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Functional Programming Lecture 11 - higher order functions

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Rule of Cancellation If f :: t 1 -> t 2 -> … -> t n -> t and f is applied to arguments e 1 :: t 1, … e k :: t k, where k

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Example: max :: Int -> Int -> Int So, max 2 :: Int -> Int (max 2) is just a function. It is the function that takes the maximum of 2 and another number. given: max x y = if x>=y then x else y then: (max 2) y = if 2>=y then 2 else y This is an example of partial evaluation. (The function max has been partially evaluated, to give another function, max 2.)

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Function Application and -> Associativity Function application is left associative. i.e. f x y = (f x) y f x y = f (x y) !! E.g. max :: Int -> Int -> Int max 2 3 = (max 2) 3 = max (2 3) (doesnt make sense)

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Function Application and -> Associativity Function space symbol -> is right associative. i.e. a -> b -> c means a -> (b -> c) not (a -> b) -> c f :: a -> (b -> c) g :: (a -> b) -> c a b f c (a->b) g c E.g. max :: Int -> (Int -> Int) max 2 :: Int -> Int

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Partial evaluation When you partially evaluate a function, the new, resulting function must be enclosed in (.. ). The new function is also called an operator section. Examples (+2)the function which adds 2 to its argument. (2+)the function which adds 2 to its argument. (>2)the function which compares its argument with 2. (3:)the function the puts 3 at the front of a list. (++\n)the function which puts a newline at the end of a string.

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An aside Displaying strings with newline characters. \n is the newline character. If you type in > show test\ntest the result is test\ntest To display a string, and interpret the special symbols, use putStr :: String -> IO String. If you type > putStr test\ntest the result is test test ::IO ()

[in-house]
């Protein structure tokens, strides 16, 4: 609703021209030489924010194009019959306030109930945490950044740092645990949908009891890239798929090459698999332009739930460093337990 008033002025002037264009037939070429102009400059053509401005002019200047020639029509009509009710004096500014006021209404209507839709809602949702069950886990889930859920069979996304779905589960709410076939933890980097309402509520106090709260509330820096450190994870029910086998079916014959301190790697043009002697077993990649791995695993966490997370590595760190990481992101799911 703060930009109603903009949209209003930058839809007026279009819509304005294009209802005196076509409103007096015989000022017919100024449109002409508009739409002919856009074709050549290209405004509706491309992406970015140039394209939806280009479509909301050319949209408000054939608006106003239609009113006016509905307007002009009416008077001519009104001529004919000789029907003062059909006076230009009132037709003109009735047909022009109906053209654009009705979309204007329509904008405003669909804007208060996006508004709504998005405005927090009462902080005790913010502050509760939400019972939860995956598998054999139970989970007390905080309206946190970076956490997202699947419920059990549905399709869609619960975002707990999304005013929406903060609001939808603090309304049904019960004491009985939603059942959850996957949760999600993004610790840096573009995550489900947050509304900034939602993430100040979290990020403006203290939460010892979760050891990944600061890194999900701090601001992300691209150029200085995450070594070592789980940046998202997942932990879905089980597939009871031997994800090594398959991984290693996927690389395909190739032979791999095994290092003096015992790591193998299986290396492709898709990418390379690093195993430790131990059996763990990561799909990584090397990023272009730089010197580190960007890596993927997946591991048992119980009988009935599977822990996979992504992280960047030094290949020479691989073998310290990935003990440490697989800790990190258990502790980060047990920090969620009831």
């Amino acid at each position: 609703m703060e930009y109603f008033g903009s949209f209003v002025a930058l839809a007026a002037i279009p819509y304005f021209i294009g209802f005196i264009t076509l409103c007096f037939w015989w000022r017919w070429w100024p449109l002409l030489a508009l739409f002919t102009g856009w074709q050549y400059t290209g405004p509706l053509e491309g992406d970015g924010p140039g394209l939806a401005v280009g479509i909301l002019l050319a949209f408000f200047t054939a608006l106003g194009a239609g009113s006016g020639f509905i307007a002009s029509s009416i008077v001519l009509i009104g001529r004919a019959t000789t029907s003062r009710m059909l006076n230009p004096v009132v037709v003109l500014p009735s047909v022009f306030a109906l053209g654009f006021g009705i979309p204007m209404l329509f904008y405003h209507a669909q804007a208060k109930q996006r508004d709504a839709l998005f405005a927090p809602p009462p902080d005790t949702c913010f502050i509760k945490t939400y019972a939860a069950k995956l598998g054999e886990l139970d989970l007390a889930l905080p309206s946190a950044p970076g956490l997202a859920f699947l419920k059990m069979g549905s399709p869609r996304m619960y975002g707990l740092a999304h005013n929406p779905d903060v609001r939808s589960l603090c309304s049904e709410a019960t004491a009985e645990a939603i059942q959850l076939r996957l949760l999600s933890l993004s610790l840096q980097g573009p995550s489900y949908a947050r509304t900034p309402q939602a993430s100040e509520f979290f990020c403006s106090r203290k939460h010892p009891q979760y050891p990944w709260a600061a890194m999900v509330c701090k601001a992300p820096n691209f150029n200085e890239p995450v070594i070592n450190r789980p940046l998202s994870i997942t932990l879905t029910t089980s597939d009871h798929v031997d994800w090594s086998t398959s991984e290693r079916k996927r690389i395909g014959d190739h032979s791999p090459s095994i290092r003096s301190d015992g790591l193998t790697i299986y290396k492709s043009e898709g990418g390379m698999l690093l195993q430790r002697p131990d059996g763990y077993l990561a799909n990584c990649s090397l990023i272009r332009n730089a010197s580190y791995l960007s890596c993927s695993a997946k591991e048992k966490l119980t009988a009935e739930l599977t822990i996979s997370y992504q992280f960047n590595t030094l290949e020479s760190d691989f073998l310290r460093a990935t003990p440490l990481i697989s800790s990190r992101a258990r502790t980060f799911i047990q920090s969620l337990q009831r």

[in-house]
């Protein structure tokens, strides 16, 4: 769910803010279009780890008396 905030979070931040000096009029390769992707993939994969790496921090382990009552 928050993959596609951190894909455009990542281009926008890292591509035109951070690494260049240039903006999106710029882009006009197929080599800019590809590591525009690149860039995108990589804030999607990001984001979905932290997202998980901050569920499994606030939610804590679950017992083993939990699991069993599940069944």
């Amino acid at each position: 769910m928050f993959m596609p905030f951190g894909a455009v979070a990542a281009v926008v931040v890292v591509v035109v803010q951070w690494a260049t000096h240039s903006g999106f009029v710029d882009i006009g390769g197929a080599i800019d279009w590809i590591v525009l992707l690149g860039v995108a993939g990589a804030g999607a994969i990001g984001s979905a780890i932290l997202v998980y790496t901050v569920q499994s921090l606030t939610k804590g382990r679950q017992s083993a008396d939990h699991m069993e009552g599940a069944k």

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Anonymous functions Functions do not have to have names. E.g. \m -> n+m This defines a function with one argument that returns the sum of n and that argument. The arguments - given between \ and -> The result - given after the ->. \ stands for the Greek letter.

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Using a Lambda-defined function Define a function comp2 which applies a function f to each of its 2 arguments before applying function g to the results. f g f comp2 :: (a -> b) -> (b -> b -> c) -> (a -> a -> c) f g resulting function comp2 f g = \x y -> g (f x) (f y) e.g. comp2 sq add 3 4 => add (sq 3) (sq 4) => 9+16 => 25

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Curry and Uncurry A function which takes its arguments one at a time is said to be a curried function, or in curried form. (Named after Haskell Curry, a logician who worked on combinatory logic and showed relationships to - calculus.) E.g. max :: Int -> Int -> Int is in curried form. x y Most of the functions in this course so far have been curried. A function which takes all its arguments bundled together as a tuple is said to an uncurried function, or in uncurried form. E.g. maxUC :: (Int,Int) -> Int is in uncurried form. (x,y)

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There is an obvious relationship between the curried and uncurried versions. Namely, max x y = maxUC (x,y) We can turn an uncurried function into a curried one, and vice-versa. Suppose g is an uncurried function, g :: (a,b) ->c. Then (curry g) :: a -> b -> c. curry :: ((a,b) ->c) -> (a -> b -> c) curry g x y = g (x,y) Recall: function application is left assoc. i.e. (curry g) x y = g (x,y)

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Similarly, suppose f is an curried function, f :: a -> b ->c. Then (uncurry f) :: (a,b) -> c. uncurry :: (a -> b -> c) -> ((a,b) ->c) uncurry f (x,y) = f x y So, (uncurry f) (x,y) = f x y curry and uncurry are defined in the standard prelude. E.g. Prelude> uncurry (+) (2,1) 3

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Finally, we would expect that curry and uncurry are inverses: E.g. curry (uncurry f) = f uncurry (curry g) = g It works for specific cases: uncurry max = maxUC curry maxUC = max So, curry (uncurry max) = curry maxUC = max uncurry (curry maxUC) = uncurry max = maxUC But to prove it for an arbitrary function, requires induction.

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